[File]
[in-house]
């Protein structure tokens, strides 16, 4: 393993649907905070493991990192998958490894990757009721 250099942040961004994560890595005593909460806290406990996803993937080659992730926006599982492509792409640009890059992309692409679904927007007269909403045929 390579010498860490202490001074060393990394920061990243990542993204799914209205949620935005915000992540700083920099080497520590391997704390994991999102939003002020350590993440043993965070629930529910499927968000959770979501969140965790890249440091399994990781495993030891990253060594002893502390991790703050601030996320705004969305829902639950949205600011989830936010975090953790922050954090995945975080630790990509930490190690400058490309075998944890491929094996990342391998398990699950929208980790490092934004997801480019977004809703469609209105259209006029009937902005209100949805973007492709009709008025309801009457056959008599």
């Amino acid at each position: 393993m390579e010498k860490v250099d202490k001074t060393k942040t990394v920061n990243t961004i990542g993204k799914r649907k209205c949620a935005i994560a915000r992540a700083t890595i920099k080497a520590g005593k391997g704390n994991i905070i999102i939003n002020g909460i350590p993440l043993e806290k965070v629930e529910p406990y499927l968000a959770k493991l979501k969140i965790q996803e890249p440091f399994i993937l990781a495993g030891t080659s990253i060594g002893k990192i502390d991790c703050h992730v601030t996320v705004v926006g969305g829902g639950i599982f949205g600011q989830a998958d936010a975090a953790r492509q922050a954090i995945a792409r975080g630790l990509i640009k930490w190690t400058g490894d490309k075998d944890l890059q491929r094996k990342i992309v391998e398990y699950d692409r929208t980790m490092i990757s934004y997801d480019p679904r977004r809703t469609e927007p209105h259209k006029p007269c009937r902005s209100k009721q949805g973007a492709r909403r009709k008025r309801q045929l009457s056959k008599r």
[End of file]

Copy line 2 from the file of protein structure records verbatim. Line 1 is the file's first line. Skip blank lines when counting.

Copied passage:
């Protein structure tokens, strides 16, 4: 393993649907905070493991990192998958490894990757009721 250099942040961004994560890595005593909460806290406990996803993937080659992730926006599982492509792409640009890059992309692409679904927007007269909403045929 390579010498860490202490001074060393990394920061990243990542993204799914209205949620935005915000992540700083920099080497520590391997704390994991999102939003002020350590993440043993965070629930529910499927968000959770979501969140965790890249440091399994990781495993030891990253060594002893502390991790703050601030996320705004969305829902639950949205600011989830936010975090953790922050954090995945975080630790990509930490190690400058490309075998944890491929094996990342391998398990699950929208980790490092934004997801480019977004809703469609209105259209006029009937902005209100949805973007492709009709008025309801009457056959008599």